The World of Learning in a Sip of Wine: Cesare Baronio Investigates Myrrh
Friday, 5 May 2023
5:00 PM
Anthony Grafton, Princeton University
ARCH 108, University of Pennsylvania
Lovejoy Lecture In 1588, Cesare Baronio published the first volume of his Annales: a massive history of Christianity, intended to prove that the Church had not changed in any essential way since the Incarnation. Baronio used an eclectic method. He followed the tradition of church history when he excerpted primary sources and cited them in their entirety. But he was also an antiquarian, who would become renowned for restoring Roman churches to their original, late antique appearance. As a historian as well, he used material evidence of many kinds, from coins to buildings, to support his arguments. In the Gospel of Mark, Jesus is offered and refuses what the Vulgate called "murratum vinum" (15:23). To identify what the cup contained, Baronio did extensive research and consulted a local naturalist. He printed his solution in Annales I, only to discover that the subject was already a matter of lively debate among everyone from biblical commentators to natural philosophers. Baronio was besieged by scholars across Europe, determined to show that he had ignored Jewish sources or misidentified ancient objects. He refuted these attacks when he reprinted his first volume. His arguments found some support. Over time, moreover, the quarrels he had started paradoxically helped him make connections across the Republic of Letters. Eventually, though, another expert naturalist-Nicolas Guibert-used his mastery of both his own field and the study of antiquity to produce a devastating rebuttal. Baronio admitted defeat, but even he could do nothing to put an end to the debate, which rolled on and on. Intending only to solve a technical problem, Baronio had helped to create the interdisciplinary method characteristic of biblical and ecclesiastical scholarship in the seventeenth century.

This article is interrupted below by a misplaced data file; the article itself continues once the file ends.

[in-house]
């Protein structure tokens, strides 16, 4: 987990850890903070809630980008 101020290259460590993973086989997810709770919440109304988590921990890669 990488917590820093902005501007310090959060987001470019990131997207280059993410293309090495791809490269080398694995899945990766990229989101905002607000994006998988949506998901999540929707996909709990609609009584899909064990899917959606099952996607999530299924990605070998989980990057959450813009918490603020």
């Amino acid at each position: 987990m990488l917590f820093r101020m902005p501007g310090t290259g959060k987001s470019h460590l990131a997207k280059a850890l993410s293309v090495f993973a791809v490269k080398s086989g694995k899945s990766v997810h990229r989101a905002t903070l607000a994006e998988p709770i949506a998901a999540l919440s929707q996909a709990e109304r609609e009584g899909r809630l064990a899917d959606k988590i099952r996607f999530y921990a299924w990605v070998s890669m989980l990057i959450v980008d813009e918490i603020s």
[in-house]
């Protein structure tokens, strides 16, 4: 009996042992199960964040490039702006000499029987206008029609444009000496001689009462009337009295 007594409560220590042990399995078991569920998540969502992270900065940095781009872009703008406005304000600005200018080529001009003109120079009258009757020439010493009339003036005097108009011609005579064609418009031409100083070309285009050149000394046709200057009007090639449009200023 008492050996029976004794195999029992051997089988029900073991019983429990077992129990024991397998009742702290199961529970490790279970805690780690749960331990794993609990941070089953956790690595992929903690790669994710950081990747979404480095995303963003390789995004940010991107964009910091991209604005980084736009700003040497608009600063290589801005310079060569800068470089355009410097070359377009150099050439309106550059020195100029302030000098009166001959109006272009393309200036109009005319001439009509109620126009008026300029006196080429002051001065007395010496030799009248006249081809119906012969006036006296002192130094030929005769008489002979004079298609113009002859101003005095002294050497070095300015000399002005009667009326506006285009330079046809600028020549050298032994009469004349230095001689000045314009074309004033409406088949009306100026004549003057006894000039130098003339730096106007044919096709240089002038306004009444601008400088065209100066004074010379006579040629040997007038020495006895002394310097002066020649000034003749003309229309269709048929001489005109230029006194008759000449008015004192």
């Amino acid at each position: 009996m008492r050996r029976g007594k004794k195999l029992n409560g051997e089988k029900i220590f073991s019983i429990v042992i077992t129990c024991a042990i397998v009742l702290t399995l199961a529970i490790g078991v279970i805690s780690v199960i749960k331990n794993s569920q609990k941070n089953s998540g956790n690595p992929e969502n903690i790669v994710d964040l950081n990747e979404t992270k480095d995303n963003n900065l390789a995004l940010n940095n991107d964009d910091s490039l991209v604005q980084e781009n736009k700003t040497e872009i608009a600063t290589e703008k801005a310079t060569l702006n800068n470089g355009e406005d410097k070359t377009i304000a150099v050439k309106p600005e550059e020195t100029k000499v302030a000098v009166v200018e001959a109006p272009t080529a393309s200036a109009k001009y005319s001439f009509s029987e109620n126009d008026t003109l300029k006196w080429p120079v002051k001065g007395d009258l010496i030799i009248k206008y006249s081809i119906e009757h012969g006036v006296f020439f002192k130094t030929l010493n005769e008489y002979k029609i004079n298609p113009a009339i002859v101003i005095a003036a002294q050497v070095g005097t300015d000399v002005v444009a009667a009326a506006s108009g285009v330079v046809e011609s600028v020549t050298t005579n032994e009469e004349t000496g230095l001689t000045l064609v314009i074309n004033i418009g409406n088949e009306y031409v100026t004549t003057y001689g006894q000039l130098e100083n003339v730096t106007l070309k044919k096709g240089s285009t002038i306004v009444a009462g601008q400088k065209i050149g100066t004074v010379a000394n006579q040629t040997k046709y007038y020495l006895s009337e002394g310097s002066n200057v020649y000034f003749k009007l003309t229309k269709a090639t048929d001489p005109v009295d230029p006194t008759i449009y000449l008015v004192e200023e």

Rethinking Old Kingdom Kingship
Sunday, 7 May 2023
3:30 PM
Jessica Tomkins , Wofford College
Penn Museum L2, University of Pennsylvania
ARCE-PA Lecture In Person Lecture Information: Registration is the day of the lecture only, at the entrance to the lecture room. Unless stated, we do not pre-register for in-person lectures. Free for and ARCE members For all others pricing is as follows: General public: $10 Penn Museum members and UPenn Staff & Faculty: $7 Students with ID (unless otherwise stated): $5


Wooden Horses, Minotaurs and Catalogues of Ships
Wednesday, 10 May 2023
12:00 PM
Yiannis Doukas, University of Galway
East Pyne 161, Princeton University
This talk will take place in person and on zoom. To attend in person Please RSVP by Friday, May 5th to: eileenrobinson@princeton.edu To attend virtually click here for the Zoom registration link: https://princeton.zoom.us/meeting/register/tJUqc-qprjoqGdLmAMBW0Z7KkRy9mkTu6_8v


Space for Race: Black and Brown Faces in Ancient Art
Wednesday, 10 May 2023
5:00 PM
Lylaah Bhalerao, ISAW
Expanding the Ancient World Workshop Expanding the Ancient World is a series of professional development workshops and online resources for teachers. Keyed to the NYC Department of Education Social Studies Scope and Sequence, this program is designed to offer K-12 educators opportunities to develop their knowledge of the ancient world and to provide classroom-ready strategies for teaching the past with reliable sources. Featuring inquiry-based workshops, flexible lesson plans, and up-to-date research, Expanding the Ancient World aims to equip teachers with information and skills that they can share with their students. CTLE credits will be offered to New York State teachers. The ancient Mediterranean was a racially diverse place—this is reflected in its art if we look beyond the famous white sculptures associated with antiquity. This workshop provides examples of non-white people depicted in ancient Mediterranean art that teachers can use to introduce students to the diversity of the ancient world. It also offers guidance on how to discuss these representations, and their contexts, in a sensitive and nuanced way fit for the diverse classrooms of New York City and beyond. This workshop will take place online; a Zoom link will be provided via email to registered participants. Registration is required at THIS LINK: https://www.eventbrite.com/e/etaw-workshop-space-for-race-black-and-brown-faces-in-ancient-art-registration-566559102527